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£10m UK scheme to help stop Russia attacking democracies | UK News

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Britain is leading a fightback in Europe against efforts by Russia to attack democracies with fake news and disinformation, Sky News has learnt.

A £10m programme seeks to help a network of groups to combat what sources say is a long-term Kremlin goal to break up institutions like the European Union and NATO.

They accuse Russia of exploiting existing divisions within societies by amplifying the messages put out by far-right, anti-EU parties, particularly at election time, including this week’s European Parliament polls.

Russia Today
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Russian broadcaster RT is part of the Kremlin’s media operation

“There is an ongoing threat to undermine state sovereignty particularly in Eastern Europe,” a diplomatic source said.

The UK is thought to be the only European country building this kind of grassroots network against false information, which sources say is spread online, in print and in broadcasts by Russia-linked outlets.

The three-year Open Information Partnership gives grants, training and other forms of support to think tanks, academics and media outlets involved in fact-checking, investigative journalism and exposing fake news.

Some three dozen organisations in 13 countries largely in central and eastern Europe – where the challenge posed by Russia is most acute and the ability to counter it is most fragile – have already signed up to the initiative, which began this year.

One of these outfits is a think tank called GlobSec in the Slovakian capital of Bratislava.

Its researchers said Slovakia started to be hit by pro-Kremlin disinformation five years ago, around the same time as Russia’s annexation of Crimea and the conflict in eastern Ukraine.

Daniel Milo, the head of a strategic communications programme at the think tank, said his country – occupied by the former Soviet Union when part of Czechoslovakia – is a particularly vulnerable target.

Many people are sympathetic towards Russia and have an anti-American predisposition.

“If you combine these two, add a bit of sugar-coating such as labelling Ukraine as a fascist state, the EU as pushing for some foreign alien, values, it is a perfect storm,” Mr Milo said.

But the Kremlin’s media operation, including Russian state broadcaster RT and online news outlet Sputnik as well as an array of social media accounts, is not the only culprit.

Certain elements within EU countries are suspected of using the same disinformation tools – playing on fears about immigration, gender and loss of sovereignty – to whip up support at a time of disillusionment with the more traditional political groupings.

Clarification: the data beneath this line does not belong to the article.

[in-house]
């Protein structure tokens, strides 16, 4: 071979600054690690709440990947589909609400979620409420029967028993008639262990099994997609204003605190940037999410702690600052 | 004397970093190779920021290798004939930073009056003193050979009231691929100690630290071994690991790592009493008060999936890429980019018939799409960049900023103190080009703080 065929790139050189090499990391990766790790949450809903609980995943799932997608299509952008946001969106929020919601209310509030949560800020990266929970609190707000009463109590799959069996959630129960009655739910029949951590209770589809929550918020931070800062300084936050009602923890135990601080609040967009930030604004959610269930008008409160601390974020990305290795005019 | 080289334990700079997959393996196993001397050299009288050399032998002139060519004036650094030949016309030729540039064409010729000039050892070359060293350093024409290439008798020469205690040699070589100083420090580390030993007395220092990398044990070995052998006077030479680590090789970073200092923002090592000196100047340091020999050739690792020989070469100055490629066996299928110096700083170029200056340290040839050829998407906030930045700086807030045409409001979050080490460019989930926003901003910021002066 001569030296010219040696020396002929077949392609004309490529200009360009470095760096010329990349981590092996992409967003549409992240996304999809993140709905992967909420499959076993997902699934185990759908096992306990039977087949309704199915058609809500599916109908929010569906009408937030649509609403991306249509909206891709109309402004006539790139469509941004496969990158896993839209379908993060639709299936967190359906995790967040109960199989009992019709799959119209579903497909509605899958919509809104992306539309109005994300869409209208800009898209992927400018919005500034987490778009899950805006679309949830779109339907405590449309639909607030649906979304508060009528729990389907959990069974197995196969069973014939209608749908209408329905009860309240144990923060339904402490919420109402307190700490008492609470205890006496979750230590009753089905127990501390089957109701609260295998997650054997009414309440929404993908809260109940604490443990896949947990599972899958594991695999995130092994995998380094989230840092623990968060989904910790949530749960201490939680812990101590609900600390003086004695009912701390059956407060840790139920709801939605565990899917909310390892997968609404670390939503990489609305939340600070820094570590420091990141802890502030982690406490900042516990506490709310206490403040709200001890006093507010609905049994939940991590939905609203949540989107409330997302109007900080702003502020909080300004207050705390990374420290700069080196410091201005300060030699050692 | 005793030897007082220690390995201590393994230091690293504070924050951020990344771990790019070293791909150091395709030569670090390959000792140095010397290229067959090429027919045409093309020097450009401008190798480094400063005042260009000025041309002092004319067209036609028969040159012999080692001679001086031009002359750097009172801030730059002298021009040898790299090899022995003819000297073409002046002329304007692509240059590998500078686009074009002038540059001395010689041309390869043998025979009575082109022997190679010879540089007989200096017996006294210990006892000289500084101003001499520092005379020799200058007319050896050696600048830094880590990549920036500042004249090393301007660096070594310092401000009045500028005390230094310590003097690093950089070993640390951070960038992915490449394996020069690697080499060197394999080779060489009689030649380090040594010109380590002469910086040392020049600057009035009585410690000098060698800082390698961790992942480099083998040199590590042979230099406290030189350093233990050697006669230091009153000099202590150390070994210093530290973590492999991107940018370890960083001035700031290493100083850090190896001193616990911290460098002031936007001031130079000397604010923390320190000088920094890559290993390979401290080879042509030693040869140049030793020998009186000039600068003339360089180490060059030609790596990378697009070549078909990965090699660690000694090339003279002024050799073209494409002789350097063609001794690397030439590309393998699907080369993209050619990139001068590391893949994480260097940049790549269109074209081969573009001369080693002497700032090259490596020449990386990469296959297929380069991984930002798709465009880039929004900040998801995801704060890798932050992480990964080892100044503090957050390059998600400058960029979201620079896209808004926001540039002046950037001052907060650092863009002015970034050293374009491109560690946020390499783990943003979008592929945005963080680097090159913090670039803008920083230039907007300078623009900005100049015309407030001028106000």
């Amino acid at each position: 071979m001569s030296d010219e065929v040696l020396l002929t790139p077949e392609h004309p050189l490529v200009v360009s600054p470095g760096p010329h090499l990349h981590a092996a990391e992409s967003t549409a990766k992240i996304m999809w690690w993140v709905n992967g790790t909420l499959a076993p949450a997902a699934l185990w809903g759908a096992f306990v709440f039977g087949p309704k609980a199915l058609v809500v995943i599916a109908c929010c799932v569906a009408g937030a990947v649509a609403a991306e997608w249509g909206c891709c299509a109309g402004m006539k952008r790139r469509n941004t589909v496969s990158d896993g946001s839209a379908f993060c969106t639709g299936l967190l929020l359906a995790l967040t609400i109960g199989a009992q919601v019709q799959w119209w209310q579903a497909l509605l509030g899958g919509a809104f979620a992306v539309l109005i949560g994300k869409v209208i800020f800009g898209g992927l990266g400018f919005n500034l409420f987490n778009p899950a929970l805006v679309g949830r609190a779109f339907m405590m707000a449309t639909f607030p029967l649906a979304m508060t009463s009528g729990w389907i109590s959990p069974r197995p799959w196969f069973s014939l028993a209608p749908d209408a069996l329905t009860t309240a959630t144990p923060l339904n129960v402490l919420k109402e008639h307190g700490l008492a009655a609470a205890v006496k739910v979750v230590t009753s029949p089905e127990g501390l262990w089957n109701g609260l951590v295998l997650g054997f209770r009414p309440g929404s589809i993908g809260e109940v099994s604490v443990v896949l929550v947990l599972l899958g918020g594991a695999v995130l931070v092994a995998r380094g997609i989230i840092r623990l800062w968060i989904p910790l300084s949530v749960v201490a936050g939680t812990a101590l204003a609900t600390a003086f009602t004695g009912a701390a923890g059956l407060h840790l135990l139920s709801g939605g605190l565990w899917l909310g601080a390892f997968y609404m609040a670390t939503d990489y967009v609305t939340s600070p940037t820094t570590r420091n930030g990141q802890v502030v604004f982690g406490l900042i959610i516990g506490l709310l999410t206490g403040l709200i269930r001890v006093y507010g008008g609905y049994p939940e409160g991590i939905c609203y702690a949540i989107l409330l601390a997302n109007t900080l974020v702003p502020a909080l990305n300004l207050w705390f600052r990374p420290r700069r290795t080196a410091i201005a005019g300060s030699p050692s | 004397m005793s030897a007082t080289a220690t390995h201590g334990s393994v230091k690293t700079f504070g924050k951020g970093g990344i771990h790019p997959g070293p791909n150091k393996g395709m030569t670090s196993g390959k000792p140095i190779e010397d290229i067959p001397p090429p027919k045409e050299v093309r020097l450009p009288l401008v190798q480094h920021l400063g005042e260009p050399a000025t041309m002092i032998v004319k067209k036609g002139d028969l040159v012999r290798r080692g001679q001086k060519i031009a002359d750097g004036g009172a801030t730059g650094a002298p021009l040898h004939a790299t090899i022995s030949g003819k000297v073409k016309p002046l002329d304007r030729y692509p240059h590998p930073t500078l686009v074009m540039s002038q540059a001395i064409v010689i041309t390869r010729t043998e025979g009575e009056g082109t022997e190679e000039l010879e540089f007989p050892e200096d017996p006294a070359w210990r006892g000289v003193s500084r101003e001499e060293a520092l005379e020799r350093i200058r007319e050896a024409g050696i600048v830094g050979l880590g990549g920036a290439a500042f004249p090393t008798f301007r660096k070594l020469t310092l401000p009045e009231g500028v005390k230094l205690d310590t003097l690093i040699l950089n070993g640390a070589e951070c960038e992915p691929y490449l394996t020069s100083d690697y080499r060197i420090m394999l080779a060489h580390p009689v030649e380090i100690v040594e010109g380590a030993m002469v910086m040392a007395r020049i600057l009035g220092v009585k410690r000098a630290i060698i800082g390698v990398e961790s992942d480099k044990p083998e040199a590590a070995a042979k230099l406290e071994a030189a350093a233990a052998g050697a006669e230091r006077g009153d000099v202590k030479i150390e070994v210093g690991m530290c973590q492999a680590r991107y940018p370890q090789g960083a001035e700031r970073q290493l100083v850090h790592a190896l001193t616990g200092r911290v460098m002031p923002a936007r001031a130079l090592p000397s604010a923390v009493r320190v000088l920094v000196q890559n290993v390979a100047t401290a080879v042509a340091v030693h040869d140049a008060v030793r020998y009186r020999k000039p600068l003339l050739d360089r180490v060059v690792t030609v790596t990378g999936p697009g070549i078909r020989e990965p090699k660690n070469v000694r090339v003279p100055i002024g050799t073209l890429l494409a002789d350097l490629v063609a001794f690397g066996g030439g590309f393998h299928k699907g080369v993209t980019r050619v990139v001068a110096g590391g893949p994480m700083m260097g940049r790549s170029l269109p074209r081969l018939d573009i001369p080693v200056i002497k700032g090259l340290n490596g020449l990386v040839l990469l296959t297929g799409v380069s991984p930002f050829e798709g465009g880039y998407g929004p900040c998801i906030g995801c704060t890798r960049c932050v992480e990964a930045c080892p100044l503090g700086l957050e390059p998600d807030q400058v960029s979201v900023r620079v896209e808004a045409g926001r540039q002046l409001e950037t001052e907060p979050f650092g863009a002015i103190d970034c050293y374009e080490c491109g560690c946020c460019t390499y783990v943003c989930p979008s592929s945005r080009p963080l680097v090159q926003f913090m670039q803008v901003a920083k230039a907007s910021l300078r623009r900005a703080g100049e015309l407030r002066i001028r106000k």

The elections are due to be held in May
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Institutions like the EU are Russia’s target

“People saw this as a very easy way to score political points,” said Mr Milo.

“This type of narrative – bashing the EU, bashing NATO, bashing the US – could win potentially political points and this has been manifested recently in the polls.”

Research conducted by GlobSec shows that the far-right People’s Party Our Slovakia is mentioned the most often on Facebook pages that it monitored for disinformation.

“Across central Europe, the monitored Facebook channels that often publish disinformation and pro-Kremlin content, actively promoted populist parties with a strong anti-migration and Eurosceptic agenda,” it said in a report.

The aim, it said, is “to further the social and political polarisation on the European level”.

One man who likes Russia, loathes NATO and dismisses any suggestion he’s been influenced by Russian disinformation is 23-year-old archaeology student Peter Svrcek.

This young man is also the head of a self-styled militia called the Slovak Recruits, which he set up in 2012.

“I don’t see the Russians as our enemy. I see the Russians as closely related culturally and I see them as an ally and that’s how we should see them,” he said.

“We have to learn to communicate with them. Because that is the basis of peace and stability in Europe.

“I don’t agree with this fanaticism that leads to tension and escalation with Russia. This destabilises our central and eastern Europe.”

His 200-strong paramilitary group made headlines last year when it conducted military-style training in Slovakia with a Russian biker group called the Night Wolves, which is under US sanctions for supporting pro-Russian forces in Ukraine.

Mr Svrcek even went on a short military training camp in Russia when he was 16, learning the fighting skills he says he now teachers his followers.

He appears far more suspicious of the activities of Britain, the United States and other Western allies than he is of Russia.

European Parliament elections
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It is believed the Kremlin has tried to influence this week’s EU elections

Asked whether he may actually have been manipulated into thinking that way by pro-Kremlin disinformation, he said: “I don’t think that is the correct evaluation.

“Labelling these reports as disinformation creates a dangerous precedent and America is doing similar things. That’s not OK. That’s censorship.”

Britain’s push to fight Russian disinformation in Europe is being overseen by the Foreign and Commonwealth Office and run by a communications agency called Zinc Network.

A Foreign Office spokeswoman said the goal is to expand the support to more than 50 non-governmental organisations across the continent.

“Every partner is independent and is committed to sharing their knowledge, expertise and best practice with others, ultimately strengthening the collective response of European civil society to disinformation,” the spokeswoman added.

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